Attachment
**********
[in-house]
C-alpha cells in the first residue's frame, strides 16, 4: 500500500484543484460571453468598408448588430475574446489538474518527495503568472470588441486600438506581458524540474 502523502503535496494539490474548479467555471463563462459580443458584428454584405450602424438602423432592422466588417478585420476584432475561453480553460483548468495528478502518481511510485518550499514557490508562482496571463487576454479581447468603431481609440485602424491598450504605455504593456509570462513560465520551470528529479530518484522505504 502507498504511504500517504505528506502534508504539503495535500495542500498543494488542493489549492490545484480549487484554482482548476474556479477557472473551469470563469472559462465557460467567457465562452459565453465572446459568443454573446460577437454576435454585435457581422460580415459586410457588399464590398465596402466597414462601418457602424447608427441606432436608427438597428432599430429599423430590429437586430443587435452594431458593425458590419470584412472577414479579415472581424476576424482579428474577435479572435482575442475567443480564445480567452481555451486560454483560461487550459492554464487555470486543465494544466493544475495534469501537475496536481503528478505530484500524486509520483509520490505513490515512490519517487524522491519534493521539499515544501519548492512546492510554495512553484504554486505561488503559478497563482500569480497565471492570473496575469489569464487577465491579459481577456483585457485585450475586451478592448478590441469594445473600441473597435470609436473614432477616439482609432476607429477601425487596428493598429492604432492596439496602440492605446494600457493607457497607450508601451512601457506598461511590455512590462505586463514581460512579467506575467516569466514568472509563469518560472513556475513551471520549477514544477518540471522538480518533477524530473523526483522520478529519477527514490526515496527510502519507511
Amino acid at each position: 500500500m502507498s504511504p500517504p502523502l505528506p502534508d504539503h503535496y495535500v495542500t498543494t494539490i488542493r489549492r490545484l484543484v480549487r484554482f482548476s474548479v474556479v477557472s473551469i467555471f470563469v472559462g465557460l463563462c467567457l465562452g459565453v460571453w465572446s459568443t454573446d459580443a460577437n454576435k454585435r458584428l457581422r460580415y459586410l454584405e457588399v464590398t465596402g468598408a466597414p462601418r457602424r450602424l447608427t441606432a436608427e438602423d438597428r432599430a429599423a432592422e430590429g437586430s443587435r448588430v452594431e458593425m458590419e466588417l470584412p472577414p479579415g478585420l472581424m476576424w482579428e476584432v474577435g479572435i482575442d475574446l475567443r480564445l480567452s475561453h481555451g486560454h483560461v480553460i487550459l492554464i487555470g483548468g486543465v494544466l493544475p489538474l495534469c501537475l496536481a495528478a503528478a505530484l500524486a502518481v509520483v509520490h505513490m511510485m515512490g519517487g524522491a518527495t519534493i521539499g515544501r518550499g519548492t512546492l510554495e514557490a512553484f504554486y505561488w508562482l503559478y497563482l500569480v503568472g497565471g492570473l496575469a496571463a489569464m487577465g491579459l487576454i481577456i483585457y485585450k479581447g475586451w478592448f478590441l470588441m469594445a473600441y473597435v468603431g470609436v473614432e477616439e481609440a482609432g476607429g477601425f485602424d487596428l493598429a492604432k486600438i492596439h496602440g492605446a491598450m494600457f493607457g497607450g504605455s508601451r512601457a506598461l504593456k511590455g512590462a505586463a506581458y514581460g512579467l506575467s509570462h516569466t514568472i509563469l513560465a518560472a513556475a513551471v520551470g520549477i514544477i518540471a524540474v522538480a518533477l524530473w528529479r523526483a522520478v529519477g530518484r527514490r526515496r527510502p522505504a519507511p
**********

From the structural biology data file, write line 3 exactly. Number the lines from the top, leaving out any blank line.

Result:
Amino acid at each position: 500500500m502507498s504511504p500517504p502523502l505528506p502534508d504539503h503535496y495535500v495542500t498543494t494539490i488542493r489549492r490545484l484543484v480549487r484554482f482548476s474548479v474556479v477557472s473551469i467555471f470563469v472559462g465557460l463563462c467567457l465562452g459565453v460571453w465572446s459568443t454573446d459580443a460577437n454576435k454585435r458584428l457581422r460580415y459586410l454584405e457588399v464590398t465596402g468598408a466597414p462601418r457602424r450602424l447608427t441606432a436608427e438602423d438597428r432599430a429599423a432592422e430590429g437586430s443587435r448588430v452594431e458593425m458590419e466588417l470584412p472577414p479579415g478585420l472581424m476576424w482579428e476584432v474577435g479572435i482575442d475574446l475567443r480564445l480567452s475561453h481555451g486560454h483560461v480553460i487550459l492554464i487555470g483548468g486543465v494544466l493544475p489538474l495534469c501537475l496536481a495528478a503528478a505530484l500524486a502518481v509520483v509520490h505513490m511510485m515512490g519517487g524522491a518527495t519534493i521539499g515544501r518550499g519548492t512546492l510554495e514557490a512553484f504554486y505561488w508562482l503559478y497563482l500569480v503568472g497565471g492570473l496575469a496571463a489569464m487577465g491579459l487576454i481577456i483585457y485585450k479581447g475586451w478592448f478590441l470588441m469594445a473600441y473597435v468603431g470609436v473614432e477616439e481609440a482609432g476607429g477601425f485602424d487596428l493598429a492604432k486600438i492596439h496602440g492605446a491598450m494600457f493607457g497607450g504605455s508601451r512601457a506598461l504593456k511590455g512590462a505586463a506581458y514581460g512579467l506575467s509570462h516569466t514568472i509563469l513560465a518560472a513556475a513551471v520551470g520549477i514544477i518540471a524540474v522538480a518533477l524530473w528529479r523526483a522520478v529519477g530518484r527514490r526515496r527510502p522505504a519507511p